As a result of their outreach to improve the community and their own entrepreneurial success story, Lenczowski nominated Davis Companies for the SBA’s Minority Small Business Champion award, an honor the business subsequently went on to claim nationwide.
Helping small businesses grow and succeed key to nomination
Another example of the lender’s efforts to aid entrepreneurs: In 2011, John Carroll and Steven Watson decided to start their new law practice specializing in medical malpractice. As Carroll was an Air Force Veteran, Lenczowski knew the Patriot Express program would serve to provide the firm with a loan for $20,000 for computer equipment and a $330,000 line of credit. After 18 months, thanks to the start Enterprise Bank helped to provide, Carroll and Watson have won settlements large enough to retire their debt.
Then, in August of 2012, Enterprise turned to the 7(a) program to help William and Colleen Barstow, the owners of Main Street & Aksarben Cinema, who sought to bring their independently owned Nebraska-based chain of theaters to rapidly redeveloping Aksarben Village. While the new theater could serve as an anchor to draw in more development and residential activity, Aksarben Cinema found its access to capital blocked by a lack of collateral and a need for a high loan amount for a specific-use facility. The theater group initially financed the leasehold improvements and equipment through a mix of private investors, equipment leases and a small amount of bank financing. After their first 18 months of successful operations, the developer reached out to Enterprise Bank, and asked if the Aksarben theaters would qualify for SBA financing. As a result of the debt restructure using the SBA 7(a) guarantee program, the theater was able to save over $225,000 in annual debt service payments. The theater is consistently ranks in the top two for ticket sales in the Omaha Metro Area, competing against national theater chains.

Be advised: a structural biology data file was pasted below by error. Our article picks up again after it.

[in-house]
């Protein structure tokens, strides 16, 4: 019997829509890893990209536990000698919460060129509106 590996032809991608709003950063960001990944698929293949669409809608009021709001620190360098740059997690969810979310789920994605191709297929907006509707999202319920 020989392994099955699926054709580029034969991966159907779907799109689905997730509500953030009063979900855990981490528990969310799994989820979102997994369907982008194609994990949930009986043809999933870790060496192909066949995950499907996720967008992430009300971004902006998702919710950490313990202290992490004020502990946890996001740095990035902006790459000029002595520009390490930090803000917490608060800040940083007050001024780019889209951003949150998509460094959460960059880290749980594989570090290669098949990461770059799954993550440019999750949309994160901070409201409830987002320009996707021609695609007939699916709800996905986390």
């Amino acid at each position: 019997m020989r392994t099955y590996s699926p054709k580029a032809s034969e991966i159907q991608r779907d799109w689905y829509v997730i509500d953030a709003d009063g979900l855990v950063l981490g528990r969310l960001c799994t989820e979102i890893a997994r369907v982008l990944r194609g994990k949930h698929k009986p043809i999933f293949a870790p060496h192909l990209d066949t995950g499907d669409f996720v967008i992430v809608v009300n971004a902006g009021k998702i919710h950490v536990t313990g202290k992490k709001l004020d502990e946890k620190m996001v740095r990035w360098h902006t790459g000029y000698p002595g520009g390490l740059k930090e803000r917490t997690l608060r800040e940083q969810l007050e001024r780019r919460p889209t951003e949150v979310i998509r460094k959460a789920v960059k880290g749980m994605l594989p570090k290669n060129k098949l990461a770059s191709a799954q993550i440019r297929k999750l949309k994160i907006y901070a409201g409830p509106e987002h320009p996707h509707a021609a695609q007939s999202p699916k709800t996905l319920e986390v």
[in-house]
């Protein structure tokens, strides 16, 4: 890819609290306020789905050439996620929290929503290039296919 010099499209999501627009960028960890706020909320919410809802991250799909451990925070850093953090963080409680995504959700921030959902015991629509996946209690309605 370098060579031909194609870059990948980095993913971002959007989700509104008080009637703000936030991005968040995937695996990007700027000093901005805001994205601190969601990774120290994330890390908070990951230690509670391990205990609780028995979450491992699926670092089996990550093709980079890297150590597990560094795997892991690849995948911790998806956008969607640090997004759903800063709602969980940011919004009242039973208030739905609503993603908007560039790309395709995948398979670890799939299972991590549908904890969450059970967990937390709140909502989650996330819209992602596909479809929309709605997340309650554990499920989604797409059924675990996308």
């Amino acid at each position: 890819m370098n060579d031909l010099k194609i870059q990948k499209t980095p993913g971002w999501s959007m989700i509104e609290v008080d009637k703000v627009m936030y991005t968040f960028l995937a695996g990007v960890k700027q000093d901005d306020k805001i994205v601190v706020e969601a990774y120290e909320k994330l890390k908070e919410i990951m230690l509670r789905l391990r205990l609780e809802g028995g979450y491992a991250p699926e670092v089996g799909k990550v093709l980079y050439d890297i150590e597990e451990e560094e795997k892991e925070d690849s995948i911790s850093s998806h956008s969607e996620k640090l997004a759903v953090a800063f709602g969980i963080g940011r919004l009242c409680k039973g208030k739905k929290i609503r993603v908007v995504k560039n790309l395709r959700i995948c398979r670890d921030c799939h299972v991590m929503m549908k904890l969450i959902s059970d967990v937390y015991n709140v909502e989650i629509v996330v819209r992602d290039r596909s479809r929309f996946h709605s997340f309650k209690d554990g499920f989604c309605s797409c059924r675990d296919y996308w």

Then there’s Aspen Athletics of Nebraska, and Tony Dahmen, who began working in the fitness industry at 19 in his hometown of Seattle. By 2000 he was ready to start his own business and purchased an old tennis club in Iowa for $400,000. After growing the business to locations in Oklahoma, he sold that venture, and teamed with another investor in fitness clubs in Texas. Nine years later, he tackled the Nebraska market with Aspen Athletics, a member-focused health club also in Aksarben Village. Two months after he opened, he had 500 members; he moved the club to a $300 million development in that neighborhood a year later. Further growth soon reached a ceiling. The small business’ cash flow barely allowed the company to meet its current obligations; for example, their loan and lease financing rates ranged from 6-1/2 to 18 percent. Getting a loan to bring down those payments was crucial, but the collateral, much of which was tied up in exercise equipment with diminished resale value, meant it would be impossible to obtain traditional bank financing.
“A perfect fit for the SBA,” Lenczowski explained. The improved cash flow relieved financial pressure on the business, and as a result of the refinancing project, will permit the small business to continue to expand and as a result provide more jobs in the Omaha community.”
Beyond service to its small business clients is Enterprise Bank’s service to the community. Among a large number of philanthropic efforts is working with Aksarben Cinema promoting “Together, Inc.”, a non-profit homeless prevention agency to its neighbors in the area. In exchange for a small donation or a can of non-perishable food, families can enjoy a free movie. Their officers also serve as board members of CREW Omaha, Angels Among Us, Midlands Mentoring Partnership, and Midlands Latino Development Corporation.